PRLog - Sep. 2, 2014 - BRENTWOOD, Tenn. -- The Defense Logistics Agency (DLA) has issued a Phase 1 Small Business Innovative Research (SBIR) contract to VEXTEC. The focus of the program is on advanced forging manufacturing innovations. The contract is for $100,000 and will run for nine months. If the Phase 1 program is successful, it may lead to a significantly larger Phase 2 program.
Simulated difference in durability between original part and replacement part
A major issue confronting the Department of Defense (DoD) and DLA in particular is to obtain parts needed today which are difficult to find or stock and have high cost or lead times. Jim Jenkins of NavAir’s Aging Aircraft Public Affairs office attributes the difficulties to multiple causes; 1) Original Equipment Manufacturers (OEMs) and vendors stop production or are out of business, 2) OEMs and vendors are unwilling to produce limited quantities, 3) OEM cannot meet schedule requirements, 4) manufacturing documentation is proprietary or does not exist, 5) purchase cost is unacceptable, 6) the item was never provisioned as a spare part.
DLA seeks drastically lower unit costs of forged spare parts support through manufacturing revolutions that also have applicability to low or high volume production from commercial sales. This will result in an improvement in the affordability of these innovations to DLA and its customers and the development of cost effective methods to sustain existing defense systems while potentially impacting the next generation of defense systems.
The goal of this SBIR program is to develop computational durability software that can be used by manufacturers to simulate the durability of replacement parts for the original forgings. The replacements could include parts machined simplified forged blocks, hand forgings, bar stock or plate. The material could be the same as the original forging or a new more durable alloy or heat treatment. Alcoa, a major supplier of forged products, will work with VEXTEC to assure the outcome of this SBIR will be a viable commercial software product. The software will significantly lower unit costs of forged spare parts by reducing the high barrier to entry caused by the current certification test requirements. More vendors will be in the market because with this software they will be able to cost effectively determine if their manufacturing process will produce a product with sufficient reliability. OEMs will be able to determine if new, less costly processes (or vendors) will provide a reliable product. The DoD and other fleet owners, such as commercial airlines, will be able to determine if a replacement part will meet their durability need. The manufactures of the next generation of defense systems will optimize the forging process to provide the residual stress and material microstructure for the highest reliability at the lowest cost. A computational material durability simulation software that offers the ability to complete most of the component validation process with limited testing, will create a sea change in material science much the way FEA changed structural design.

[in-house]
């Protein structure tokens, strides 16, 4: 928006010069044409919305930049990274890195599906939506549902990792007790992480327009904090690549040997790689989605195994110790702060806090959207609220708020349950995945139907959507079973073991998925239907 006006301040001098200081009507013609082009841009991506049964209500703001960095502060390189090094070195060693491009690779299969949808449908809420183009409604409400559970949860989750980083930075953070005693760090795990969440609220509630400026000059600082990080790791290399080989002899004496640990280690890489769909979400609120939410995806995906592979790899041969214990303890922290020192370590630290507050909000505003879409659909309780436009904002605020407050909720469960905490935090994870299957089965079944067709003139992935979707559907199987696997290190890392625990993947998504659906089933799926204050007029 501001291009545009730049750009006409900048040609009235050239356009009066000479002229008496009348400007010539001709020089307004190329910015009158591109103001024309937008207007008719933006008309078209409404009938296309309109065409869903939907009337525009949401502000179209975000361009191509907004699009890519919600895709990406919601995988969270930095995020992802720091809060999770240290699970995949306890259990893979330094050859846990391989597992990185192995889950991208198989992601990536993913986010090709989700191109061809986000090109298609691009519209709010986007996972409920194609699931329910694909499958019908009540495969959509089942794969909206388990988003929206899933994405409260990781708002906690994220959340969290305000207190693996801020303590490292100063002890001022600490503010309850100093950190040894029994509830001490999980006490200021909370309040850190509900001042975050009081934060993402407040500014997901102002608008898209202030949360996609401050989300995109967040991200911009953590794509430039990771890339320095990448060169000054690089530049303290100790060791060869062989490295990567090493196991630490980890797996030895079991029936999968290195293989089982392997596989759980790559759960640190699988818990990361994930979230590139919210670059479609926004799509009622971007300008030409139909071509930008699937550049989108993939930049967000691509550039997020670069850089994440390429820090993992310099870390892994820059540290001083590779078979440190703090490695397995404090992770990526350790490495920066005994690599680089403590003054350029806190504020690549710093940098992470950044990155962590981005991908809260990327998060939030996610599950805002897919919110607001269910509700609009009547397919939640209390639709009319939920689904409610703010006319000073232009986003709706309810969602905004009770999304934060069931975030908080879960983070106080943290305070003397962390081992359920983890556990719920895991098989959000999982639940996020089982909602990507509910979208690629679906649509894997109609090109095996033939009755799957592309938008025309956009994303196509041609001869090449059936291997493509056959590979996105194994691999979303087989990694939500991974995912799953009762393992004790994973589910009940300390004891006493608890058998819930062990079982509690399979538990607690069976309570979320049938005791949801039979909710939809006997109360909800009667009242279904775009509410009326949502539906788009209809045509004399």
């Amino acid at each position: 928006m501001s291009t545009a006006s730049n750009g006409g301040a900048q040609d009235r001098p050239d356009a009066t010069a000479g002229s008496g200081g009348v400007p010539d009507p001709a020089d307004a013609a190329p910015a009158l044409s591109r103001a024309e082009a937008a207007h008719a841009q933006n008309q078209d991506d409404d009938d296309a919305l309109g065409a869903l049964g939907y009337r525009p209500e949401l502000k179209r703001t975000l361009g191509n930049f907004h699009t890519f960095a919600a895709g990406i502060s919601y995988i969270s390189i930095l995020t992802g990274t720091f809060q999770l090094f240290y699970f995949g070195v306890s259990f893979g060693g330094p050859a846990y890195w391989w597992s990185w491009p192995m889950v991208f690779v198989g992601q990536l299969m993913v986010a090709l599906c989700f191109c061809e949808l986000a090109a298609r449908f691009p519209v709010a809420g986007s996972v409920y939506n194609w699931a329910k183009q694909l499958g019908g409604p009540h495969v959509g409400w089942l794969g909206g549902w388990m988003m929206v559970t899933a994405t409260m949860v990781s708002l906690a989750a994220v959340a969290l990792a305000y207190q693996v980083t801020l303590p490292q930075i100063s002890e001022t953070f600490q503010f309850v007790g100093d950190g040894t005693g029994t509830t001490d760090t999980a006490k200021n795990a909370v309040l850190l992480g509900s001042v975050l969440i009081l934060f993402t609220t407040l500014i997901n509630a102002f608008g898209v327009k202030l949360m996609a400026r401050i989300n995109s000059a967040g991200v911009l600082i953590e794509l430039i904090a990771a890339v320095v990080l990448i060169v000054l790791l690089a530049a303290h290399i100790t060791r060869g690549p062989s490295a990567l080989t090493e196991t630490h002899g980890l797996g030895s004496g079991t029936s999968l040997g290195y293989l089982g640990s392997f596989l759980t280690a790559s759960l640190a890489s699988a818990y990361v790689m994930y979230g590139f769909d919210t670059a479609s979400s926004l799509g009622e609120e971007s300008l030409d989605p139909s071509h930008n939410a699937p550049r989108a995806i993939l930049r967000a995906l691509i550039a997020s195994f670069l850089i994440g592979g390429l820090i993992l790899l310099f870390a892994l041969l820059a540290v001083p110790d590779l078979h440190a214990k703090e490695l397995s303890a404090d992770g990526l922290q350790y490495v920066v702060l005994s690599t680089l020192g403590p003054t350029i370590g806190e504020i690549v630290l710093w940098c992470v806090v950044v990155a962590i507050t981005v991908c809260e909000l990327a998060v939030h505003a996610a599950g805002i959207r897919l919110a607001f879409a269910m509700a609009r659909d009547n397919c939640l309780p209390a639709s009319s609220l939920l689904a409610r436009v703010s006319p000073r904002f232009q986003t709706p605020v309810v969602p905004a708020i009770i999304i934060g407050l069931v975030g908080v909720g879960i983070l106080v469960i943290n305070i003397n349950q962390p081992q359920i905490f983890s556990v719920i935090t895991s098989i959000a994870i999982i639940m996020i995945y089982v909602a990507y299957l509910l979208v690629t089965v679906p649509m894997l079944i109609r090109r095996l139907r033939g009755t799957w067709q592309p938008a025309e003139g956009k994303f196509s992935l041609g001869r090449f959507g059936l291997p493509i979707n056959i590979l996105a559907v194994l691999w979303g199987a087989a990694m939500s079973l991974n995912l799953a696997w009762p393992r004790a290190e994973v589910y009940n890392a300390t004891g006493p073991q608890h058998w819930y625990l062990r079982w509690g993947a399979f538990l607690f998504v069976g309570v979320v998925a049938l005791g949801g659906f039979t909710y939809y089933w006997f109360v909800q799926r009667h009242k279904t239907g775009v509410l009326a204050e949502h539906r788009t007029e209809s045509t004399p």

VEXTEC (http://www.vextec.com) was founded in 2000 and has developed its patented technology primarily through Department of Defense Small Business Innovative Research programs. VEXTEC offers its Virtual Life Management software and services to a variety of commercial and government customers.
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